And if you want to come home with the best Italian threads, go shopping in Florence. Walk through Via de’ Tornabuoni and try not to spend all the money for the rest of your trip. Notorious for the best shopping in Florence, pick up a chic leather bag at Pierotucci Italian Leather Factory. Or in indulge in Italian fashion (at better prices than you would find in the U.S.) at designer stores like Furla, Prada, Cartier and Gucci. Once you get back to The States, your friends will beg to find out where you picked up your chic new purses.

And every night is good for a party in Florence. The club turns up even on Wednesday nights. The Blob Club gives visitors equal opportunity to hit the dancefloor or just relax and sip on champagne with friends. End your night with a crispy crust and gooey mozzarella cheese at Fo’ Caccia La Notte, a late-night pizza window.

13. Take the train to Rome: 3 Days

“I was only in Rome briefly, I loved the Roman Forum (I studied it during Latin class) and toured the Vatican. Went to some famous pizza place where you’re seated on a long table and everyone shares a bunch of pizza, it was great, we ended up friends with all the locals at the table,” said Bryan Enslein, who backpacked through Europe. Some hot pizza spots include La Prattolina, Panattoni and Da Ivo.

Holy cow, what a holy city. “I would dedicate an entire day to the Vatican because it’s very special and there’s so much to see. The Vatican holds most of the world’s most famous pieces of art, on top of the Sistine chapel and St. Peter’s basilica,” Gavrila said. On Wednesdays, the Pope (if he’s in town) comes out in St. Peter’s Square for a Papal Audience, blessing the crowd and giving small teachings. If you’re lucky, the Pope might come out and bless the crowds. Rome feels warm at night even in the winter time, which always seems like a plus. “Vatican City will make you believe that God is real after seeing all the paintings,” Cox said.

And, if religion isn’t for you, maybe the Illuminati is. “Go to the Illuminati Club,” Cox said. The place feels super underground and niche, complete with a courtyard garden with olive trees in the back and house music inside. Rome sounds like a great place to find yourself, whatever that means to you.

14. Bus to Verona: 1 day

Stop in Verona to geek out over Romeo and Juliet’s old stomping grounds. “Verona is a super cute Italian town if you’re looking for a day trip near Florence. Go check out the Juliet house and ask for advice about love,” Cox said. If you have time at night, catch an opera at the Arena di Verona. An amphitheater built in the first century + Italian opera = one unforgettable European experience for sure (even if you splurge on this one).

15. Fly to London: 2 Days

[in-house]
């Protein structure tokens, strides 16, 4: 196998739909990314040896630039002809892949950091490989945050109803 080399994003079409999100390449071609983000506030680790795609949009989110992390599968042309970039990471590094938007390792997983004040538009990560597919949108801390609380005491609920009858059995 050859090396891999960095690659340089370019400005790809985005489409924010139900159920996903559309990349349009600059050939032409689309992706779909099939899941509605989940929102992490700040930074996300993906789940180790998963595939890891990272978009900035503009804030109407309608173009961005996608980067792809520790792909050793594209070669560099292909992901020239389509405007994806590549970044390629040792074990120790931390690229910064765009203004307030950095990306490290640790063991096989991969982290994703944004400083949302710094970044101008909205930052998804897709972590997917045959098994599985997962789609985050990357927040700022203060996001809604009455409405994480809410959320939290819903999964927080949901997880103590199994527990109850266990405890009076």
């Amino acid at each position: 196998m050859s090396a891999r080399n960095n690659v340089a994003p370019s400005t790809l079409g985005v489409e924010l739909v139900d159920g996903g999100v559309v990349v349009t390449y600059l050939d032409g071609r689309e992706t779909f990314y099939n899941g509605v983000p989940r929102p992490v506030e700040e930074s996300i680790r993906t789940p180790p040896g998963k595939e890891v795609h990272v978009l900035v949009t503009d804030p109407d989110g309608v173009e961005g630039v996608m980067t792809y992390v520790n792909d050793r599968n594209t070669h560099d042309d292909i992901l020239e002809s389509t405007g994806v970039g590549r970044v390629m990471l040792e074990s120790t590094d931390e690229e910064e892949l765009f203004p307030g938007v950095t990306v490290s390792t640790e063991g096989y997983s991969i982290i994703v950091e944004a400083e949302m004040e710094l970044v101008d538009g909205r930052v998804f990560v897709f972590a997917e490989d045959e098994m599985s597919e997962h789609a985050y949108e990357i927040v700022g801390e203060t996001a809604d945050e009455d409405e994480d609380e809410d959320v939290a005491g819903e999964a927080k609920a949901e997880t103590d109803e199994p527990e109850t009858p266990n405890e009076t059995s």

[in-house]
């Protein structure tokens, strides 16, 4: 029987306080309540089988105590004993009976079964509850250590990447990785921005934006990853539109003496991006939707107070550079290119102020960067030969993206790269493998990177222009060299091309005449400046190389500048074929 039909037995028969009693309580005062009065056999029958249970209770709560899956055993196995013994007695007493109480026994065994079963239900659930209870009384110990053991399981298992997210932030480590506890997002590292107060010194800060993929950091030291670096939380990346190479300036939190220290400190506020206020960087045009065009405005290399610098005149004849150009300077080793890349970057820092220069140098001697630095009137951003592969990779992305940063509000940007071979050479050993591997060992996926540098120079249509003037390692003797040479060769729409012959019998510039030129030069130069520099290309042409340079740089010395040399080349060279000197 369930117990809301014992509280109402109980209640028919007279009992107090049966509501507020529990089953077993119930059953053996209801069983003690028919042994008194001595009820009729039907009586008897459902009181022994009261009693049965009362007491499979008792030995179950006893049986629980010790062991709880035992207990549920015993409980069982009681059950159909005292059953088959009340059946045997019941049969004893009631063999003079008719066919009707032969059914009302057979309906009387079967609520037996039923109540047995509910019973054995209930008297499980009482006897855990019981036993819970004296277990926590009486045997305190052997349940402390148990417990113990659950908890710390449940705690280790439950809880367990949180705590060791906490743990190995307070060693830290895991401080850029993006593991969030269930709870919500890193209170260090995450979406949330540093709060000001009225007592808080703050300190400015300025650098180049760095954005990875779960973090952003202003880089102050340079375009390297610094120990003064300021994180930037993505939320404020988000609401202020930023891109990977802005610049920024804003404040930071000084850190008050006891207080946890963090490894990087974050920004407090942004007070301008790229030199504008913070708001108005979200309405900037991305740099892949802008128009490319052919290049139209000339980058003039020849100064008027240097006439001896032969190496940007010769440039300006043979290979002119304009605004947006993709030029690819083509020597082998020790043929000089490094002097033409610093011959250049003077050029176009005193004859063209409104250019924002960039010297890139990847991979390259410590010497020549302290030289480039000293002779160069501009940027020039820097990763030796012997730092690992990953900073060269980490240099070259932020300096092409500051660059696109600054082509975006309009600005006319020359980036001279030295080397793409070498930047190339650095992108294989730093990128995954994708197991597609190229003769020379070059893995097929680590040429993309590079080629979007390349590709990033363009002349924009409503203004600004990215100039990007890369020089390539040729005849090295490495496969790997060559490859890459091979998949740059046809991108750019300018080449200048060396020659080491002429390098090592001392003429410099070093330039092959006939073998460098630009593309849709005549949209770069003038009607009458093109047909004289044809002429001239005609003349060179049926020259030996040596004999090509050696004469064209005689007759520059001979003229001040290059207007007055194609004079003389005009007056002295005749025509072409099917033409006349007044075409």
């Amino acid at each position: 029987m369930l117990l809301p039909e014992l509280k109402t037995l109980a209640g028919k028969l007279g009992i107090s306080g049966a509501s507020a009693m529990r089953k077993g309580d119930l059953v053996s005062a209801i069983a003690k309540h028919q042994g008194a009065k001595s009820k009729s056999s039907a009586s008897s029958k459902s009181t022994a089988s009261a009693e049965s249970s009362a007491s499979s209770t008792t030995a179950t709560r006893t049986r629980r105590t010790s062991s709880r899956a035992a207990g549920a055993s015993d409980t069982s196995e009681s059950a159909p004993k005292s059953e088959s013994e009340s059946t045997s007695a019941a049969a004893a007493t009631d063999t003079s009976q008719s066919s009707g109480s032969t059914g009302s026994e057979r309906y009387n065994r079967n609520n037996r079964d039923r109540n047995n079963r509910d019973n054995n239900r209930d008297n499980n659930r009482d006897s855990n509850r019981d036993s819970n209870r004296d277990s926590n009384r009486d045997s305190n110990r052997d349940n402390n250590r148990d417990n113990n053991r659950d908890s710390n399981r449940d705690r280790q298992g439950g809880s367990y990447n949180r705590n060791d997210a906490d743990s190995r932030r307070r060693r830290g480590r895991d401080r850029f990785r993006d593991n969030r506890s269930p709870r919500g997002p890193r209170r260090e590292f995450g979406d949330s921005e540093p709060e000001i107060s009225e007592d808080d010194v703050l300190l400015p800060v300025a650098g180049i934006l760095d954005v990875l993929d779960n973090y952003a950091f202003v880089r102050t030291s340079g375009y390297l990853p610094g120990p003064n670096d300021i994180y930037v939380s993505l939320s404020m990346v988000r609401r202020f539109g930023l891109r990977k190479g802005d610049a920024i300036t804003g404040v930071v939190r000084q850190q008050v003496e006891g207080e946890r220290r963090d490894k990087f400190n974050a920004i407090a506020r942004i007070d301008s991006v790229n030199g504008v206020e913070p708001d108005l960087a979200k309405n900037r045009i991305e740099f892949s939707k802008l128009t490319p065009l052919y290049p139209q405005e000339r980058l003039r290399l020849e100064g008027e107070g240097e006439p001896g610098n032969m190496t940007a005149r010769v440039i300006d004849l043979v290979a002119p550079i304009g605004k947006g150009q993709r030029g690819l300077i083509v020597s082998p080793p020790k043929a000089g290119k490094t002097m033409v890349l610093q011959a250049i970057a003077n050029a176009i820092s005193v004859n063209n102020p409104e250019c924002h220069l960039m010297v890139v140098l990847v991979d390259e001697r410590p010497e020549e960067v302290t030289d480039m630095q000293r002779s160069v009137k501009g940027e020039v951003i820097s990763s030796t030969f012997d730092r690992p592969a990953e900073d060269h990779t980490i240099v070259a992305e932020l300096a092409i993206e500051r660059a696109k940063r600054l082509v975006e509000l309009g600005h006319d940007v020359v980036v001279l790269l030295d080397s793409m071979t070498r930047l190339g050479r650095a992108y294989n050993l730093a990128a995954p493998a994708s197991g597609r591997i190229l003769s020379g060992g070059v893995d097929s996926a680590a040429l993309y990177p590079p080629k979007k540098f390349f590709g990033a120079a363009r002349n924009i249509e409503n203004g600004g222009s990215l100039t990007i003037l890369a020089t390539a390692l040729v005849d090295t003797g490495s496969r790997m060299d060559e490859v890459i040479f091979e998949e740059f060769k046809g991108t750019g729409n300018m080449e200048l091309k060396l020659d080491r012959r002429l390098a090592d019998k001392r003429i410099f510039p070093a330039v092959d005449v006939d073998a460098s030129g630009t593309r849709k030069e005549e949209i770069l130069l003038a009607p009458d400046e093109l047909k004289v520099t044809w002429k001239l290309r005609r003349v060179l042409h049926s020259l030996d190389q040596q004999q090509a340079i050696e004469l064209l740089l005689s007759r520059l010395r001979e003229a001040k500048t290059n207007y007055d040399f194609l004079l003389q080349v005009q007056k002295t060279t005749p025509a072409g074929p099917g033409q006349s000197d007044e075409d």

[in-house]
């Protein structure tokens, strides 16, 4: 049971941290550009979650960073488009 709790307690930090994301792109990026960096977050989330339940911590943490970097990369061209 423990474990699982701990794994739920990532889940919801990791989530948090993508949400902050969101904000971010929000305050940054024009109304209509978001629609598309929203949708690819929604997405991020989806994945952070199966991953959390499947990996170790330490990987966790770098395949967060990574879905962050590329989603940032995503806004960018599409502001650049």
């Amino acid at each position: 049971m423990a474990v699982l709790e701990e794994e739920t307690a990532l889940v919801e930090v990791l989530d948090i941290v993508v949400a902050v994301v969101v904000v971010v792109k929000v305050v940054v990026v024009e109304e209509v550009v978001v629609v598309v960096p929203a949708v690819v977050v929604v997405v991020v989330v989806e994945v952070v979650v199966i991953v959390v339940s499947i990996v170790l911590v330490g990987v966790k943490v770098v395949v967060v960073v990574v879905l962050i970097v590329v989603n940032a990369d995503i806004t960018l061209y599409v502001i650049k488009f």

Pinkies up. A classy English street fair awaits you at Portobello Road Market. With over 1,000 merchants at this large scale flea market, you’ll find anything from old English antiques to a new pair of wellies. One of the best ways to get to know a culture might just be through their objects, after all.

After a full day of shopping in London, you’ll need sustenance. Now. Goode & Wright, right up Portobello, serves French food with a British twist like lamb, rabbit pie, duck breast and more. You will feel like you walked straight into the 1920s in this oak-paneled old restaurant. Bonus: They’re famous for their brunch, if you want to pop by in the morning for schnitzel, French toast or benedict.

Get a bird’s eye view of the city on the London Eye. With good weather, you’ll see the Houses of Parliament, Big Ben, Westminster Abbey, Buckingham palace and more from your capsule. That way you can pinpoint what you want to visit up close. Add some bubbly to your London Eye experience—because who doesn’t want to pop champagne over 400 feet in the air?

16. Train to Paris: 2 Days

Save the best for last with two days in the City of Lights (or the City of Love if you travel with bae). Although they may seem basic, a lot of the tourist attractions in Paris make themselves worthwhile. Take the Louvre, for instance. This art museum has been around since Francis I ruled France and wanted his own personal art collection. See Roman Sculptures or Mona Lisa up close and personal.

After the Louvre, relax at Le Garde Robe, a wine bar. Make your night extra classy with Merlot and a meat place or Pinot Grigio and cheese plates. As your trip comes to an end, you’ll want to drink as much exotic wine as you can—and eat a baguette to soak it up so you can drink more.

Want one last killer view before you leave Europe? Thought so. Printemps Haussmann, a department store in Paris, has a terrace with the least crowded (but possibly most picturesque) view in Paris, from the Eiffel Tower to the oldest buildings in the city. Ready for your final photo op?

Now that you’ve customized your ultimate backpacking through Europe itinerary it’s time for booking logistics. Start planning your adventure with the GoEuro app to find flights, trains and buses at the best prices.

Zelda Fitzgerald, but more genuine.